• At any time of the day, a good movie with popcorn or beer is a welcome pleasure.

    Staten Island Summer (2015): Movie Review

    “Mildly dull but largely enjoyable summer-to-college march to adulthood.” 

    In case you don’t know, “Staten Island is like Brooklyn and New Jersey had a baby.” With these forewords, Staten Island Summer begins telling a young man’s final crazy summer adventure in a bikini-filled private resort before he embarks his way to adulthood. This coming-of-age sexy comedy is written and directed by comedy veterans Colin Jost and Rhys Thomas, respectively.

    Danny Campbell (Graham Phillips) narrates how he spent his last few remaining days of summer in Staten Island before he went to Harvard for college. Working as lifeguard at the Great Kills Swim Club, he is surrounded by a pretty mix of company – beautiful tomboy Mary Ellen (Cecily Strong), big-guy stoner Skootch (Bobby Moynihan), hornet-buster Victor (Fred Armisen), Navy-bound muscle-man Anthony (John DeLuca), and boss of the pools Chuck (Mike O’Brien). His best friend, Frank (Zack Pearlman), is still figuring out his future. One thing for sure, these two buddies want to lose the big V before they part ways.

    For Danny, there is only one girl he wishes to make out with – the dashing and gorgeous Krystal Manicucci (Ashley Greene), daughter of local mob boss Leo (Vincent Pastore) and Danny’s babysitter at third grade. Cancelling his Disney World vacation with his father (Jim Gaffigan) and mother (Kate Walsh), Danny plans a pool party in the hopes of striking romantically with Krystal. Despite many trials, Danny manages to unite the staff, get rid of Chuck and launch one grand cool party.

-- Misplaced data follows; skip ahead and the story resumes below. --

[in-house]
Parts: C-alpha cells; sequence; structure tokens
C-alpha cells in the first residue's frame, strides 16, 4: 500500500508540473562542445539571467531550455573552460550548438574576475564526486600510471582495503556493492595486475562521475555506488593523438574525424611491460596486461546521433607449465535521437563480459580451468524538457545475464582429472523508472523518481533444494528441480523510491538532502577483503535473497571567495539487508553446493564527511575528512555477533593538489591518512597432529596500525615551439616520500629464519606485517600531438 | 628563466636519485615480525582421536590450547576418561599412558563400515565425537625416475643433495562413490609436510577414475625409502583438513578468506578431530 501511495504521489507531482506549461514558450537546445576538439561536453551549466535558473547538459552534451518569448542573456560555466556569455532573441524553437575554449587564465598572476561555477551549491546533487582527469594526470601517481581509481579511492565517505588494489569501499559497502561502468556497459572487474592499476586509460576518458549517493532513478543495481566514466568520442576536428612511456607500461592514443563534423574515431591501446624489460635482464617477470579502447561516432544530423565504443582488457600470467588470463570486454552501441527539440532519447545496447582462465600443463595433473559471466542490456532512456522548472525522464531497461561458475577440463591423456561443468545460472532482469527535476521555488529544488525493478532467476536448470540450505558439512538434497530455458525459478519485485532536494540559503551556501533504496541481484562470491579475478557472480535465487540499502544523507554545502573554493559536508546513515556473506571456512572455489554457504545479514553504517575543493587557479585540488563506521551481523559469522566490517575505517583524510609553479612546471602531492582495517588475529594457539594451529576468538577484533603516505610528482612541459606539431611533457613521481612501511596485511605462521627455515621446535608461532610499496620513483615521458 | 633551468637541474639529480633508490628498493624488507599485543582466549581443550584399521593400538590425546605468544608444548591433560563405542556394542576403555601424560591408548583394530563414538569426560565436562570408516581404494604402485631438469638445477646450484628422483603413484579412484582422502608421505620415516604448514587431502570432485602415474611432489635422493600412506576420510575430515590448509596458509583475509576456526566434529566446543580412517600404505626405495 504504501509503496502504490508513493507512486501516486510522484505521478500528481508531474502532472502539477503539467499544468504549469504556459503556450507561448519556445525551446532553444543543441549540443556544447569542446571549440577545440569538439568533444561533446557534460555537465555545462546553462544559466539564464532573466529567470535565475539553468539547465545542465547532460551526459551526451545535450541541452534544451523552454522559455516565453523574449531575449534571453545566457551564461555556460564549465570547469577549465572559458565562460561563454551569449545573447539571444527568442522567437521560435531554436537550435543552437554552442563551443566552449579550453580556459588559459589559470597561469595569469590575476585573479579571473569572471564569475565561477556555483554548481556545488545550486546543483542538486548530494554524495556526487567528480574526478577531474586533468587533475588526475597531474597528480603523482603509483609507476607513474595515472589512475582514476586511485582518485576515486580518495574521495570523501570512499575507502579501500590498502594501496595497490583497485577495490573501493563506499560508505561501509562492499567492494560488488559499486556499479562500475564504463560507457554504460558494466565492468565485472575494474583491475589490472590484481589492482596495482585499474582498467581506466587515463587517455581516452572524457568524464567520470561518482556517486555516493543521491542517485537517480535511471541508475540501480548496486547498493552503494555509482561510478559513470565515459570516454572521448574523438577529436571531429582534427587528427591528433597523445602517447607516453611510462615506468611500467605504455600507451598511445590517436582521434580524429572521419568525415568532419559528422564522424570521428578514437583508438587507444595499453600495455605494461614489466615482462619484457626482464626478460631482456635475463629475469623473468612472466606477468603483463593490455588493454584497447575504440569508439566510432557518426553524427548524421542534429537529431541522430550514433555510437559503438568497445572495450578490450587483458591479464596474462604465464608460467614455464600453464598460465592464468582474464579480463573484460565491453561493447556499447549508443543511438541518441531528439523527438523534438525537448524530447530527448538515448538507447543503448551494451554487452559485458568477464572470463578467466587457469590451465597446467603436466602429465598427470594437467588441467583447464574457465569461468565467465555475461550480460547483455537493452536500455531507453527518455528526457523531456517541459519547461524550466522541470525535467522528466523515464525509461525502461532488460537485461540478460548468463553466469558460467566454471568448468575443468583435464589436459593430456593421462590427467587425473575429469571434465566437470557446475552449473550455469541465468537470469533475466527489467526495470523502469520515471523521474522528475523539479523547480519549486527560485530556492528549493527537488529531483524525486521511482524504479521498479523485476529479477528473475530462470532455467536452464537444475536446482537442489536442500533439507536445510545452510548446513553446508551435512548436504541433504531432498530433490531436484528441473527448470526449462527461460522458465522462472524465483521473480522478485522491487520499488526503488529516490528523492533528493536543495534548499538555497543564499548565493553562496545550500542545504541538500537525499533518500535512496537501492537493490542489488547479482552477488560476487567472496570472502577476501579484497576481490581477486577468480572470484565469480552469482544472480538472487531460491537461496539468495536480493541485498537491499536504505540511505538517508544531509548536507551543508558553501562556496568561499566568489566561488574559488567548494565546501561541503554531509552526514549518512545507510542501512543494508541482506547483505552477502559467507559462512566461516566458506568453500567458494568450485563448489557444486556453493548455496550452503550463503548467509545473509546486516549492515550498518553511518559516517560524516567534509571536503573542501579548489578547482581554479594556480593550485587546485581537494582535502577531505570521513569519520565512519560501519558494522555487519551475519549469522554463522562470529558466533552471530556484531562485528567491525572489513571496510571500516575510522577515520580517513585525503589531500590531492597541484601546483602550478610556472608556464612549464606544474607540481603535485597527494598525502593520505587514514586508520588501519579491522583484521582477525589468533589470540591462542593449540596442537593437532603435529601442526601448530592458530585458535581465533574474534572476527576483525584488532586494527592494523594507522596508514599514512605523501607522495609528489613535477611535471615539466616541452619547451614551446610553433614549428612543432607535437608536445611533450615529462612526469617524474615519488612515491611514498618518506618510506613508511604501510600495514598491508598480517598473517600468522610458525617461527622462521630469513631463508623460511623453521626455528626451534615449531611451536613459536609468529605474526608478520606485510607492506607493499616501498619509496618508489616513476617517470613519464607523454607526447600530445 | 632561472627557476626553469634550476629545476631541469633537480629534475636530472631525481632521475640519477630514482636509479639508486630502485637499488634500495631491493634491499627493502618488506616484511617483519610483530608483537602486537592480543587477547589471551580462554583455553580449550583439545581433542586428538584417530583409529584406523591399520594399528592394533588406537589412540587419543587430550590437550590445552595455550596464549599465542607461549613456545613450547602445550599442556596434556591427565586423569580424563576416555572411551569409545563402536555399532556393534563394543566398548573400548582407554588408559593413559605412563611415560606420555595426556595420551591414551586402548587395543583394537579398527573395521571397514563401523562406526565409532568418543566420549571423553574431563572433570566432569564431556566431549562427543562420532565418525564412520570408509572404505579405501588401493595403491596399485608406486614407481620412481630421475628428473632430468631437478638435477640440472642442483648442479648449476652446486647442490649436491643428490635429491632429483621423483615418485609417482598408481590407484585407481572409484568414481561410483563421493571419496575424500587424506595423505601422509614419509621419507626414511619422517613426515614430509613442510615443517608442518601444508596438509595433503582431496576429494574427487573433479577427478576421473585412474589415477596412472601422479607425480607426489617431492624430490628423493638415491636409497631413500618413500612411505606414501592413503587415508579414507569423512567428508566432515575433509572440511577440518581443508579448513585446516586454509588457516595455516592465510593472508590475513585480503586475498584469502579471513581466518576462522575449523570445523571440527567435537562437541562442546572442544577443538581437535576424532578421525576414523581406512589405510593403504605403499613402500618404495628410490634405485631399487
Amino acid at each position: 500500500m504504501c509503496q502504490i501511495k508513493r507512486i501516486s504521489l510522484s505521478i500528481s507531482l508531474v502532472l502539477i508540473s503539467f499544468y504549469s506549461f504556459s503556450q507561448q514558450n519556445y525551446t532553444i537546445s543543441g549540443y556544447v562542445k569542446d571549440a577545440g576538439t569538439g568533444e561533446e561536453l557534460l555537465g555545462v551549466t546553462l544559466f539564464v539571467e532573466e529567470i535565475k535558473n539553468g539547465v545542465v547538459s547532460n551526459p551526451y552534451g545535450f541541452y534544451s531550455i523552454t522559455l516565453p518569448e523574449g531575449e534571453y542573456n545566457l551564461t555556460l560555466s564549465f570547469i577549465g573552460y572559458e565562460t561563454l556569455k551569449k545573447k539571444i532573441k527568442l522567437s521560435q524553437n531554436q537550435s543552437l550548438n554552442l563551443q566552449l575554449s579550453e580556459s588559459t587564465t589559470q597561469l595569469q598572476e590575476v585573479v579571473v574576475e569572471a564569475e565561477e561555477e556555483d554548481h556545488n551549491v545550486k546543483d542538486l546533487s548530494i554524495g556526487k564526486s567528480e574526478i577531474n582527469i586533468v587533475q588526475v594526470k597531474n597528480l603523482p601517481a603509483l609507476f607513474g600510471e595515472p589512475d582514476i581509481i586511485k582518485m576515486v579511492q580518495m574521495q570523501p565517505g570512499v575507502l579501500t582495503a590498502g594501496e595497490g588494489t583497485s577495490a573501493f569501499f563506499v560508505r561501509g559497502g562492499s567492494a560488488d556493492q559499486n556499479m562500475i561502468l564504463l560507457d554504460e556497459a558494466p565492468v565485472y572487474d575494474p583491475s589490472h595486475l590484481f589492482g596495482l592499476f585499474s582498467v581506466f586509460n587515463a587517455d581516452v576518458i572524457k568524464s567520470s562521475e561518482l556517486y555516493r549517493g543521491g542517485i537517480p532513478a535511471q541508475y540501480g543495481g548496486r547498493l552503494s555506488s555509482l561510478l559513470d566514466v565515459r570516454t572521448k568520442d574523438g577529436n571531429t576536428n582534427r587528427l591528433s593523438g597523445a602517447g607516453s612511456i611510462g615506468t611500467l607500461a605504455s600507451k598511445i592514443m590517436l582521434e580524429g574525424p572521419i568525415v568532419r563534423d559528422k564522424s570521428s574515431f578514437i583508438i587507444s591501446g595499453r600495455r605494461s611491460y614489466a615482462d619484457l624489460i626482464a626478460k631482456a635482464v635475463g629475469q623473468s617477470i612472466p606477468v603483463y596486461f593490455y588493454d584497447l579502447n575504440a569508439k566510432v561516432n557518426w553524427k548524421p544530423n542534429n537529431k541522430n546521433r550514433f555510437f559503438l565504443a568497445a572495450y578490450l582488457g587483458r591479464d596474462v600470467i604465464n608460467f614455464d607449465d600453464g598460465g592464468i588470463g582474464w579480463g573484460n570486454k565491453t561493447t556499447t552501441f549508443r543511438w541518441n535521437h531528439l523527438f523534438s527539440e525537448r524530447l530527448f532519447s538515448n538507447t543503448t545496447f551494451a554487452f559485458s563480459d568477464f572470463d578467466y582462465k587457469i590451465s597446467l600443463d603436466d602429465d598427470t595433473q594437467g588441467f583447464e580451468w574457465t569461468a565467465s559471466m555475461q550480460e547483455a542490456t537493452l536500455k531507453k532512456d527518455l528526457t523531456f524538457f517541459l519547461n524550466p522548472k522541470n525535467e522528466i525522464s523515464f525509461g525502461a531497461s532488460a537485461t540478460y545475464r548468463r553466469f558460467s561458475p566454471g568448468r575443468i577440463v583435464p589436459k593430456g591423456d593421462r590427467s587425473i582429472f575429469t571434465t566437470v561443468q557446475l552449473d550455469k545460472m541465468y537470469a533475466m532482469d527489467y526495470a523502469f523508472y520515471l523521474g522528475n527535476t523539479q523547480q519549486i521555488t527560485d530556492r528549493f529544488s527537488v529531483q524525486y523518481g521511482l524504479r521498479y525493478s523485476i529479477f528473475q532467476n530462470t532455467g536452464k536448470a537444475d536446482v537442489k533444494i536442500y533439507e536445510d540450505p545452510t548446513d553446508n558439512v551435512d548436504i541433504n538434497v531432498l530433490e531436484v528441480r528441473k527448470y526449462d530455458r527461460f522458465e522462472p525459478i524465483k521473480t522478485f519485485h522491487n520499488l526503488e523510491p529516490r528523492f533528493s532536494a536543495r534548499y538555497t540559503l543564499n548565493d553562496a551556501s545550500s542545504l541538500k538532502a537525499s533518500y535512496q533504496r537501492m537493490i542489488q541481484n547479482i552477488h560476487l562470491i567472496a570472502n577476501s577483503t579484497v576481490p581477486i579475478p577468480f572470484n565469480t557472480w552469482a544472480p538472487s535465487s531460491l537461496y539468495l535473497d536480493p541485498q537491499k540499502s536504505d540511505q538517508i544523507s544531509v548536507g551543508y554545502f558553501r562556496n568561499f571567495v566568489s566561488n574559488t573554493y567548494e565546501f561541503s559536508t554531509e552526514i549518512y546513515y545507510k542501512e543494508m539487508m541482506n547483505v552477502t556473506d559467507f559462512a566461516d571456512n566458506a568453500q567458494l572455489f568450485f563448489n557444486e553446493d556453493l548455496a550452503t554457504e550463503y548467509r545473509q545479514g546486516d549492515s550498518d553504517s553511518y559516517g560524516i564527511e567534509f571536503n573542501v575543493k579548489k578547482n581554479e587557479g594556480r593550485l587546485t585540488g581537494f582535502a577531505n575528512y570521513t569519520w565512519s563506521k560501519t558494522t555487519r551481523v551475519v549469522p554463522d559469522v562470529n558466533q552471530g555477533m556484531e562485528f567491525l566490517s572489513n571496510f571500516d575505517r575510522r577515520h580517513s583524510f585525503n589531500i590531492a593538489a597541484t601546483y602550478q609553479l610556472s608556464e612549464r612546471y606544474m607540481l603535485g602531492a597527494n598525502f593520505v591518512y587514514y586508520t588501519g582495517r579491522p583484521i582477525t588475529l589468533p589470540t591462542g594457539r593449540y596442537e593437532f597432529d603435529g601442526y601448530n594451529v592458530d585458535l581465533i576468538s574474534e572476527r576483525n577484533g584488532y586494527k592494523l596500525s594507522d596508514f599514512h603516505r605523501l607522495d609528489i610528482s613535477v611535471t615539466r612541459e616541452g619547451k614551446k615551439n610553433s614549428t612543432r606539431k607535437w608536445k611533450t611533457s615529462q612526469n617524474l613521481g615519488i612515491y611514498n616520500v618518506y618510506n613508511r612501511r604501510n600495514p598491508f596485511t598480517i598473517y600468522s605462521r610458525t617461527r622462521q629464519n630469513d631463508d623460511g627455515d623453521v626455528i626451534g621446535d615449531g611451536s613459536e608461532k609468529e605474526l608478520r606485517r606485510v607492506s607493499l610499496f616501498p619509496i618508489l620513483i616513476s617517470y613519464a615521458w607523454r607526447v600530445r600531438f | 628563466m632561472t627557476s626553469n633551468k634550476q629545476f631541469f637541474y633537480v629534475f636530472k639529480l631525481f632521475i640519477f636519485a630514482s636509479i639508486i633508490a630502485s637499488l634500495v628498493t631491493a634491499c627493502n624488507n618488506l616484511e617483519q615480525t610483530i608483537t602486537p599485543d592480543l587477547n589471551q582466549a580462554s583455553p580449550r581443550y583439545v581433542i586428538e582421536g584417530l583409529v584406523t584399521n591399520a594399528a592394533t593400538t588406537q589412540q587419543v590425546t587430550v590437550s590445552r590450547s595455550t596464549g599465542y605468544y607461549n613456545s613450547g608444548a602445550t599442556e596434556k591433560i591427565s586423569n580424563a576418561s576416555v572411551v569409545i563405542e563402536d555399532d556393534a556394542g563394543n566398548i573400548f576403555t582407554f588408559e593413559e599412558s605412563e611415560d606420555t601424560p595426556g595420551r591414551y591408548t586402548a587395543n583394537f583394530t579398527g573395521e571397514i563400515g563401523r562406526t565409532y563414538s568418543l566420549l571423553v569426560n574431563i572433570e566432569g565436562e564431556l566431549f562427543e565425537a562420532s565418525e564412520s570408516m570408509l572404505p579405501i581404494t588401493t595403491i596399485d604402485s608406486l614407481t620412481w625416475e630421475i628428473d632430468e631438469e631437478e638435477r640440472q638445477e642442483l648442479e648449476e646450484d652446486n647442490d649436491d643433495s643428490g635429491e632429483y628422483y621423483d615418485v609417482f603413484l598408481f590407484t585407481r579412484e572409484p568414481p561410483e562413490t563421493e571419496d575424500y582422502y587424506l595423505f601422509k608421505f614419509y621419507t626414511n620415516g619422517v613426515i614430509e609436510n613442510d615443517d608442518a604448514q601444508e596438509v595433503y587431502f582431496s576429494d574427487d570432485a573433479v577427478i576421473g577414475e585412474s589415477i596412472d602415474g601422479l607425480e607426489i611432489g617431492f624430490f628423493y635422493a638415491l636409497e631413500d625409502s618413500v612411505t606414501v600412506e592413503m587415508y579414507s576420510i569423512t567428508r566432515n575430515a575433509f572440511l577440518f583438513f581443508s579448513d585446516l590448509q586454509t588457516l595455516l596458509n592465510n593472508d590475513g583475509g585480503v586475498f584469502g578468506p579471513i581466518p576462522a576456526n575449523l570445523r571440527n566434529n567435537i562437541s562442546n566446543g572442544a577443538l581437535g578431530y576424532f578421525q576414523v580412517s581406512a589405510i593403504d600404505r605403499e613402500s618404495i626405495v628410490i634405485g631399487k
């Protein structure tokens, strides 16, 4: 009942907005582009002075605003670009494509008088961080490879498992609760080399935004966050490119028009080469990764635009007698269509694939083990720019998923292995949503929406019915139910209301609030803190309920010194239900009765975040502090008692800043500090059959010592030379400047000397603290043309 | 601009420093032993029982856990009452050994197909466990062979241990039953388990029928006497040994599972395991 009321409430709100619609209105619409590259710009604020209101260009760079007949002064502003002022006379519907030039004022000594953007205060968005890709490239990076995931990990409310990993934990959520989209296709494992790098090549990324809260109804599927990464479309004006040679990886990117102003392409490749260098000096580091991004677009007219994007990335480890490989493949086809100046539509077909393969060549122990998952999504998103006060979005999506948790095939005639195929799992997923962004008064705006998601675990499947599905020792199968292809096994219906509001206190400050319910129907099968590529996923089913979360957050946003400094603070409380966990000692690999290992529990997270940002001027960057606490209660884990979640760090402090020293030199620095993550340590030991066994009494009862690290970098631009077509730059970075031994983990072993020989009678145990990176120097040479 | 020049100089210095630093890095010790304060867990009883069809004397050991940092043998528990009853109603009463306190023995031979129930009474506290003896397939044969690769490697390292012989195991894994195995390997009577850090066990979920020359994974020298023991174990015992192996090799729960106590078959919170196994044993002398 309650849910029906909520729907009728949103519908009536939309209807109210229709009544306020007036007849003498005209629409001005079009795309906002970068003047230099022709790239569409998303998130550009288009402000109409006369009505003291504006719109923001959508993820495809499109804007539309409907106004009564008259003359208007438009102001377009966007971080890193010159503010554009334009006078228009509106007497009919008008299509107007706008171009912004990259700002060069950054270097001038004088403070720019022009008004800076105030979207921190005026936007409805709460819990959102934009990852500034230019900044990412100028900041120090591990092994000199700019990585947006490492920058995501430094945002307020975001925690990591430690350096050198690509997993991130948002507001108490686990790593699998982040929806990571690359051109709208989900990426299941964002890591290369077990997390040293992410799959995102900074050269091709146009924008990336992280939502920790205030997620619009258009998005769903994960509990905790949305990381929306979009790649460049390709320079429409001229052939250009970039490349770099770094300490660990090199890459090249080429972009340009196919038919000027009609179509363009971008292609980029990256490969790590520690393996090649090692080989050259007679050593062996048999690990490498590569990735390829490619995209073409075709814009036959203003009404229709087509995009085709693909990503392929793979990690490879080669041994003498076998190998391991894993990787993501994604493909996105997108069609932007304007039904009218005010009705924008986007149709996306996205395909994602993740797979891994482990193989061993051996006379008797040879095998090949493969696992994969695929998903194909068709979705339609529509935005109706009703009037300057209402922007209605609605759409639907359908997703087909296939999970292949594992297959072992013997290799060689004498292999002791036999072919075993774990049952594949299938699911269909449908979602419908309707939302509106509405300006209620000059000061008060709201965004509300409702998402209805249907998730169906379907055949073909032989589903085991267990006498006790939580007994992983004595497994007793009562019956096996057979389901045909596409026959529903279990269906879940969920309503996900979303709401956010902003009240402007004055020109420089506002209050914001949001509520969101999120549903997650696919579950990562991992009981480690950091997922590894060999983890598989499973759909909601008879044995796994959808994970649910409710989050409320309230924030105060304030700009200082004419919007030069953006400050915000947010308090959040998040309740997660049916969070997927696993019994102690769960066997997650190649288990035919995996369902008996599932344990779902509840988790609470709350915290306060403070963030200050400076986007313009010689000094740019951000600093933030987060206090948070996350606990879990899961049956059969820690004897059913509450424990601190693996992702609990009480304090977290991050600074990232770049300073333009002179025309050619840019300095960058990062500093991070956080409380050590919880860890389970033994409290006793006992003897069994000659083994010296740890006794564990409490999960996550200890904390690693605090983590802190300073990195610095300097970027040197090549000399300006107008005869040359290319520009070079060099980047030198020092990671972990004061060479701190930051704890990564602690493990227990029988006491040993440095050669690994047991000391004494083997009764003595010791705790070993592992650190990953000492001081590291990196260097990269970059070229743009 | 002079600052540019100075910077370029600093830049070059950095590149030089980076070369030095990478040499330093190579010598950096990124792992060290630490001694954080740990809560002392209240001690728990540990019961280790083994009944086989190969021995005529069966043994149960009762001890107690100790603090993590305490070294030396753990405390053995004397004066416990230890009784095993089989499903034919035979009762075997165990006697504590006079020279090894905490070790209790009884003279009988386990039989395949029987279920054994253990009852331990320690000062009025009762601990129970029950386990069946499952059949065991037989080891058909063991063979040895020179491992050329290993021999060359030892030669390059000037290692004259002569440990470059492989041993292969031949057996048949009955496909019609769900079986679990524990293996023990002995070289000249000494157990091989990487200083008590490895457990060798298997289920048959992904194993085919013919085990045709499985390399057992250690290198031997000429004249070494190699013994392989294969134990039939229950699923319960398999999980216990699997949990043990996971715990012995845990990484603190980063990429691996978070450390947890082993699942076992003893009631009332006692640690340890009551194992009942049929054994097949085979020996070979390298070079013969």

Staten Island Summer provides a generally pleasant viewing experience. It is derivative of the American Pie series where horny teenagers are out for the best sexcapade ever. But the present film is American Pie minus sex as it is deprived of very explicit scenes or images, except for the sneaky quickie between Frank and a twin. Such material is depicted through titillating scenes like men freezing and exploding while Krystal takes off her short to take a dip, and young Danny having a steamy ride with his horse toy. These sexy detours are enough to make up for the film’s overall boring atmosphere and pacing. Other notable comedic moments in the film are Frank’s search for weeds and ex-biker’s visit to Danny’s home.

    The movie also has a very dynamic cast, loaded with tireless energy and easy chemistry. Their camaraderie is obvious, surrounding the main protagonist with affecting laughter and good vibes. From his merry family to his fun-seeking colleagues and to the vibrant guests, Danny swims in a sea of personalities and challenges that prepares him for the adult life ahead. In fact, such supporting characters are mostly more interesting than Danny who appears to be too dull in a presumably comedic film. Yet, other than providing the much-needed humor, they actually do not do much more than just be there.

    Innocent-faced Phillips fits the sincere and loving Danny. His light and clever ways provides clarity and focus in all the noise and ruckus. Yet, his flatness just does not match the image the movie tries to build around the figure. As much as Phillips is likable, Pearlman is totally annoying and unfunny as Frank. It is quite unthinkable how such different personas become the best of friends. Others actors, despite short screen time, are able to deliver the laughs the two leads fail to bring.

    Staten Island Summer is a popcorn movie. It does not have the makings of a comedy masterpiece or a cult classic. Still, it is functional and passable with its few great moments and easy ambience.


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